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English Questions : Idioms for all banking exams – Set 17

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Welcome to Online English Section with explanation in Here we are providing here some important idioms and phrases, which is BASED ON IBPS PO/CLERK/LIC AAO/RRB & SSC CGL EXAM and other competitive exams.

Idioms and Phrases

on one’s toes: alert, cautious
This idiom is usually used with the verbs stay and keep.

  •  It’s important for all the players on a soccer team to stay on their toes.
  •  We’d better keep on our toes while we’re walking along the dark portions of this street.

to get along: to make progress; to manage to live in a certain state of health

  • o Juan is getting along very well in his English studies.
  • o How is Mr. Richards getting along after his long illness?

hard of hearing: partially deaf, not able to hear well

  • You’ll have to speak a little louder. Mrs. Evans is hard of hearing.
  • Please don’t shout. I’m not hard of hearing.
  • Listening to loud music too much can make you hard of hearing.

to see eye to eye: to agree, to concur

  •  I’m glad that we see eye to eye on the matter of the conference location.
  • A husband and wife don’t always see eye to eye with each other, but a good marriage can survive small disagreements.

to have in mind: to be considering, to be thinking.

  • I don’t want to see a movie now. I have in mind going to the park.
  • It’s up to you what we eat tonight. Do you have anything in mind?

to keep in mind: to remember, not to forget (also: to bear in mind)

  • I didn’t know that Paula doesn’t like vegetables. We should bear that in mind next time we invite her for dinner.
  • Please keep in mind that you promised to call Stan around noon.

for once: this one time, for only one time

  • For once I was able to win a game of golf against Steve, who is a much better player than I am.
  • Dad, for once would you please let me drive the new car?

to go off: to explode; to sound as an alarm; to leave suddenly without explanation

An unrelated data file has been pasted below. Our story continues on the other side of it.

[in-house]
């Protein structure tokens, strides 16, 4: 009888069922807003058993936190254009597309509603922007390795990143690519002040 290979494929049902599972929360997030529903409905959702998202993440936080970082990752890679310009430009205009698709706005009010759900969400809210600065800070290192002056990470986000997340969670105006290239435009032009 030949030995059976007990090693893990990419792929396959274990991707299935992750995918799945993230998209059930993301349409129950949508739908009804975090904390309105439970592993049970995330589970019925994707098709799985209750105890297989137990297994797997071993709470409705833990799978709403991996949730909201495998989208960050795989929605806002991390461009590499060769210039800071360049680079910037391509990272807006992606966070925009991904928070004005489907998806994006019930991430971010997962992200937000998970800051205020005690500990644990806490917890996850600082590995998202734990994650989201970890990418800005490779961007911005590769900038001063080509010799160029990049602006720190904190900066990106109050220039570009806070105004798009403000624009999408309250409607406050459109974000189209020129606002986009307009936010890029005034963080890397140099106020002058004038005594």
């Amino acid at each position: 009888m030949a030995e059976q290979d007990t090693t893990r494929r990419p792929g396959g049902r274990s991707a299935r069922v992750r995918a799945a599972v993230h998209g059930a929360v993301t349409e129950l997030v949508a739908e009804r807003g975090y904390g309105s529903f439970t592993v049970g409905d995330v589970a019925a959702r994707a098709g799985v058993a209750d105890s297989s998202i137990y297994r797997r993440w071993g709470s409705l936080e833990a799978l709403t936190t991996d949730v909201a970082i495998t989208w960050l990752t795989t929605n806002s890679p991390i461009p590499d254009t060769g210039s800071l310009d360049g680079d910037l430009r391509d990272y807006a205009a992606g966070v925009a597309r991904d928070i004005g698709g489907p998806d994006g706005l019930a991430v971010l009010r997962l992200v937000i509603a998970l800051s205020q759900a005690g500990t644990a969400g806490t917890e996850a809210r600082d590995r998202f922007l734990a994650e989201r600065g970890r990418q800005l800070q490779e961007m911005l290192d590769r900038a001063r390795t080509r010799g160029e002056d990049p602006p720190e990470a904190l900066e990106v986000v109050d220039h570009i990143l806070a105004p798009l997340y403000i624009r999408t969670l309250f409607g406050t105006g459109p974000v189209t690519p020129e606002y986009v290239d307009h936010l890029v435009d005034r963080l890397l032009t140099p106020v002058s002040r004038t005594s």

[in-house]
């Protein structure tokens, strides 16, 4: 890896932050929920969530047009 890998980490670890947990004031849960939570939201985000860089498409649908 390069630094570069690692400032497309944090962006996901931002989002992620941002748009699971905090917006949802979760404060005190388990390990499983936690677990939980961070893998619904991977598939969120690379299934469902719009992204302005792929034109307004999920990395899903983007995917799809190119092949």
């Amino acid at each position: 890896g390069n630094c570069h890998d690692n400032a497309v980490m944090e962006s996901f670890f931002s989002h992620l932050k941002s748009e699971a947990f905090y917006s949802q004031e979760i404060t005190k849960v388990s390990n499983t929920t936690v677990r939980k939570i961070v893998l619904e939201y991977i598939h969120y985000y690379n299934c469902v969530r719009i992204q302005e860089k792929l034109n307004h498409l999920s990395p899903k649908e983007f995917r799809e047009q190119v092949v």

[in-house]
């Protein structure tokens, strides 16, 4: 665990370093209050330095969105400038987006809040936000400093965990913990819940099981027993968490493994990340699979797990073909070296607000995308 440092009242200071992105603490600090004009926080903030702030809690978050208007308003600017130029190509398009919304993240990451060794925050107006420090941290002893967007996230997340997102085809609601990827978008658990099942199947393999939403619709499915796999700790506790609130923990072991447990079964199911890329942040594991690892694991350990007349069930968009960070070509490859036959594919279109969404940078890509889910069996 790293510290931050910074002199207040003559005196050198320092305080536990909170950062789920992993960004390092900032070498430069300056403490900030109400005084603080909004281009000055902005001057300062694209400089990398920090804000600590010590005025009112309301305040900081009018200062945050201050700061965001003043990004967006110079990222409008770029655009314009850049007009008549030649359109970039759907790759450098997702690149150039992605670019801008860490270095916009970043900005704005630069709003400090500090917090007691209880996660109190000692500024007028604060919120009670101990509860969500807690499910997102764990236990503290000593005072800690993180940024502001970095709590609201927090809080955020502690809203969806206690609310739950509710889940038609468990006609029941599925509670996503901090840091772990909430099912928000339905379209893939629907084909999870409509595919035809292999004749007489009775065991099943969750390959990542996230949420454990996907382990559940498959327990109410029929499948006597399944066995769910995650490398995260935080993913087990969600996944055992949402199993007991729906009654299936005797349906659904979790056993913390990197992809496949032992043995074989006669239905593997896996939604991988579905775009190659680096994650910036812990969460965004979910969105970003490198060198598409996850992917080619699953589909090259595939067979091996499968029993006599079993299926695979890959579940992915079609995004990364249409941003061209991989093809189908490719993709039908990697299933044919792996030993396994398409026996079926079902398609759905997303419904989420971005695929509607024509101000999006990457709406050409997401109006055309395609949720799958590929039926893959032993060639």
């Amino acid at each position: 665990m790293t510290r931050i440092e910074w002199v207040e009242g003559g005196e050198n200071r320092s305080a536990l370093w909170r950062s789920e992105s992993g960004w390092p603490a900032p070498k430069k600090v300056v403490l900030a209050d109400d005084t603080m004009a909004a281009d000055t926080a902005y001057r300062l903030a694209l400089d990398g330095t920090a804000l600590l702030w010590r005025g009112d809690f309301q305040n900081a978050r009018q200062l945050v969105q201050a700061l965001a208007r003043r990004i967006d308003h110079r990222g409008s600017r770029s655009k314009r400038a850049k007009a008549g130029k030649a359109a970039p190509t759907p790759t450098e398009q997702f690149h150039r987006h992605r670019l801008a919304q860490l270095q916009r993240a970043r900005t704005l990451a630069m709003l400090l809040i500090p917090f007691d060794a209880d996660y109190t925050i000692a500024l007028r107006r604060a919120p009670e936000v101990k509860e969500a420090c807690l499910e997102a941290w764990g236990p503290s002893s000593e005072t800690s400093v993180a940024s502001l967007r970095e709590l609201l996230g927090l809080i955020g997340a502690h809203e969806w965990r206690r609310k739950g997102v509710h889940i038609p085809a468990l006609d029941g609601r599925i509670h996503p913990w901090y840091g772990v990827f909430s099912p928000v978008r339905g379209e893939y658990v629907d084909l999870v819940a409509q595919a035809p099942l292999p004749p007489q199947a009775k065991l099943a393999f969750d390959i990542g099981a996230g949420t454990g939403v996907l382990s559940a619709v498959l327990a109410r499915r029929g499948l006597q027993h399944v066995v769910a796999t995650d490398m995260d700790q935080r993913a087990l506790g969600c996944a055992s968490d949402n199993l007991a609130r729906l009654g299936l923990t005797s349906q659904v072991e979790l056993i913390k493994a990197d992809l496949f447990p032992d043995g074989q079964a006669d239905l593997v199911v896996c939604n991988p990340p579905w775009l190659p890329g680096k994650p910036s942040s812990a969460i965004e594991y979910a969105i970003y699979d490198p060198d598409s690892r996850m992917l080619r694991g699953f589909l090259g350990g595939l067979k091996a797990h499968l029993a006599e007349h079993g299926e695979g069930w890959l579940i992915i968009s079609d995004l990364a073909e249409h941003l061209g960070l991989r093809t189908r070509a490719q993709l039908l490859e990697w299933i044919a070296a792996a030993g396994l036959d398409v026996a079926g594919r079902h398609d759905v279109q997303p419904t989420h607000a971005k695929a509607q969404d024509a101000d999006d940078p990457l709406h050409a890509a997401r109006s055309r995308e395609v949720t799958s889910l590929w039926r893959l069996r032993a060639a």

• The accident happened when a box of firecrackers went off accidentally.
  •  For what time did you set the alarm clock to go off tomorrow morning?
  •  Vince went off without saying good-bye to anybody; I hope he wasn’t angry.

to grow out of: to outgrow, to become too old for; to be a result of

  • He still bites his nails now and then, but soon he’ll grow out of the habit.
  • The need for the salary committee grew out of worker dissatisfaction with the pay scale.

to make the best of: to do the best that one can in a poor situation

  • If we can’t find a larger apartment soon, we’ll just have to make the best of it right here.
  • Even though the Martinez family is having financial problems, they make the best of everything by enjoying the simple pleasures of life.

to cut off: to shorten by cutting the ends; to disconnect or stop suddenly

  • The rope was two feet longer than we needed, so we cut off the extra length.
  • The operator cut our long-distance phone conversation off after two minutes.

to cut out: to remove by cutting ; to stop doing something (for the second definition, also: to knock it off)
For the second definition, the idiom is usually separated by the pronoun it.

  • The child likes to cut out pictures form the newspaper and to paste them in a notebook.
  • He kept bothering her, so finally she told him to cut it out. However, he wouldn’t knock it off until her larger brother appeared.